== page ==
Nothing Went Right for Red Sox in 2012 and Other Thoughts From the Year in Baseball


October 5, 2012

Nothing Went Right for Red Sox in 2012 and Other Thoughts From the Year in BaseballWell, here we are. 

As Major League Baseball's top 10 teams get ready to begin the postseason, starting with the new one-game wild card playoffs on Friday, the Red Sox get ready for yet another offseason of change.

That offseason actually began on Thursday, not even 24 hours after the season ended when the Sox sent Bobby Valentine packing. 

The 2012 season was many things for the Red Sox. What it wasn't, however, was boring. Or successful.

Let's dive into all of it with the final version of 6-4-3.

Six Red Sox Thoughts 

1. Literally nothing went right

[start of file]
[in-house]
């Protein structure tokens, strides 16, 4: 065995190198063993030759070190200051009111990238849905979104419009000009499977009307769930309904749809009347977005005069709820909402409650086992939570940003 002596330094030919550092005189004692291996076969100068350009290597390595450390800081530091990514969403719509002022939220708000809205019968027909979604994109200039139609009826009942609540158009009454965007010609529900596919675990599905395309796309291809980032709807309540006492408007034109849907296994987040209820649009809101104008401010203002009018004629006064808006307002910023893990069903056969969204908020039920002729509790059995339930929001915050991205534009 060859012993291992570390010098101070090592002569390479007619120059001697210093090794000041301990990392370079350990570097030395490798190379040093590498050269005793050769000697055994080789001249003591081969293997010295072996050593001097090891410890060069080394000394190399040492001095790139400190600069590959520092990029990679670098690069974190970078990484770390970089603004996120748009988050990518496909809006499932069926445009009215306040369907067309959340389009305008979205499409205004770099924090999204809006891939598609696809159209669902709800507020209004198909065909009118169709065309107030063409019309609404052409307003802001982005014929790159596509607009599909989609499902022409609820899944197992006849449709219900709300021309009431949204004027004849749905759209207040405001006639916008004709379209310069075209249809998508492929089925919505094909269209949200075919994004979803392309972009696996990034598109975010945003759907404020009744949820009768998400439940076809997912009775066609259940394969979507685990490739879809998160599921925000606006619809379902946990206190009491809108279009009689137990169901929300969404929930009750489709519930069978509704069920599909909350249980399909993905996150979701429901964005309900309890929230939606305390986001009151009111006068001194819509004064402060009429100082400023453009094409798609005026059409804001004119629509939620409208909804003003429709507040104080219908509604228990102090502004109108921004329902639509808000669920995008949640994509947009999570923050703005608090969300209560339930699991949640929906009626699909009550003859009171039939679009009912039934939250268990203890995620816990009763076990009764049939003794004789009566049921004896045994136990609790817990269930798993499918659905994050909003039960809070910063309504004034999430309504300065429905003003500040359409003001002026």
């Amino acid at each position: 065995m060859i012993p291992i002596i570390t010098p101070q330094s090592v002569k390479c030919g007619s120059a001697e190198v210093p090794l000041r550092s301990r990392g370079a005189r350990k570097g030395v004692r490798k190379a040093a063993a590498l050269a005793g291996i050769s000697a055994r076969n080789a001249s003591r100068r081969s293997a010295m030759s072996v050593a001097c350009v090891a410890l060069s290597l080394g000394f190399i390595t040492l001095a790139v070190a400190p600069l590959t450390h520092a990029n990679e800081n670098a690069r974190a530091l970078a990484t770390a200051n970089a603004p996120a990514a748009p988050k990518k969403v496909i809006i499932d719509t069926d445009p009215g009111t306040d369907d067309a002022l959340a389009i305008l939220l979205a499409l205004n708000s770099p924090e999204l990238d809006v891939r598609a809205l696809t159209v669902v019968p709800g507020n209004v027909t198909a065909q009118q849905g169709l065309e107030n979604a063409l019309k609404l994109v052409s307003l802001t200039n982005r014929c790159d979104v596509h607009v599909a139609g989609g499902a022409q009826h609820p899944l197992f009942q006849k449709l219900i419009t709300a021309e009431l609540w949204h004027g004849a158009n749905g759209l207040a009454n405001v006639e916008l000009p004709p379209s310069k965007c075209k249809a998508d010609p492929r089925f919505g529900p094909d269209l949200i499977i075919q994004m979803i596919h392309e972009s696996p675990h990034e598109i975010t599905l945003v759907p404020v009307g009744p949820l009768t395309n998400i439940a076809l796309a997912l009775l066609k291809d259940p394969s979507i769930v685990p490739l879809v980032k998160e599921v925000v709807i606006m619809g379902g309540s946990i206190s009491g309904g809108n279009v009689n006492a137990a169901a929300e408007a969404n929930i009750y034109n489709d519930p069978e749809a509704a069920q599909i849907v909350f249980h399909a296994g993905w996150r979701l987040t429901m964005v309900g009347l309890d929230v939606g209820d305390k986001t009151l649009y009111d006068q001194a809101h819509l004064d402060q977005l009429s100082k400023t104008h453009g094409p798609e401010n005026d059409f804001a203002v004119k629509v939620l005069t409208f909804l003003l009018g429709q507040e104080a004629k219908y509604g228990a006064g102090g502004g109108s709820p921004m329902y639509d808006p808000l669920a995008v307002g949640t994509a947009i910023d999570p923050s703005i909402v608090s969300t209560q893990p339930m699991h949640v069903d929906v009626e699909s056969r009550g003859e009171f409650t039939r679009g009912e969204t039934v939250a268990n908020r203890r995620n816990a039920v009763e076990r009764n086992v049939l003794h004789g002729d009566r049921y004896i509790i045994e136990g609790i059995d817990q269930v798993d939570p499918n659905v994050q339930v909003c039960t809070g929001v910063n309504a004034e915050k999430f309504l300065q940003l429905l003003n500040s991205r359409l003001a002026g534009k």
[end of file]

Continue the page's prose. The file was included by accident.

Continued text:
Is that hyperbole? Well, maybe. Kind of. But at the end of the season, you are what record says you are, and the Red Sox' record says they are a really bad baseball team. It was hard to argue anything else this season, as the club fumbled over itself all season long, going all the way back to the first series of the year in Detroit. The end result was a 69-93 record, the most losses for a Boston ballclub since 1965. That was good for last place, a mind-boggling 26 games behind the first-place Yankees. Only the Twins and the Astros finished farther out of first place in their respective divisions. Only three teams gave up more runs than the Red Sox. They went on 15 losing streaks of three games or more, with many of those extending way past three, including the eight-game skid to end the season. So yeah, it was a bad year. I could have saved you all of that reading, though, and just posted this screen shot from that pretty much tells the entire story.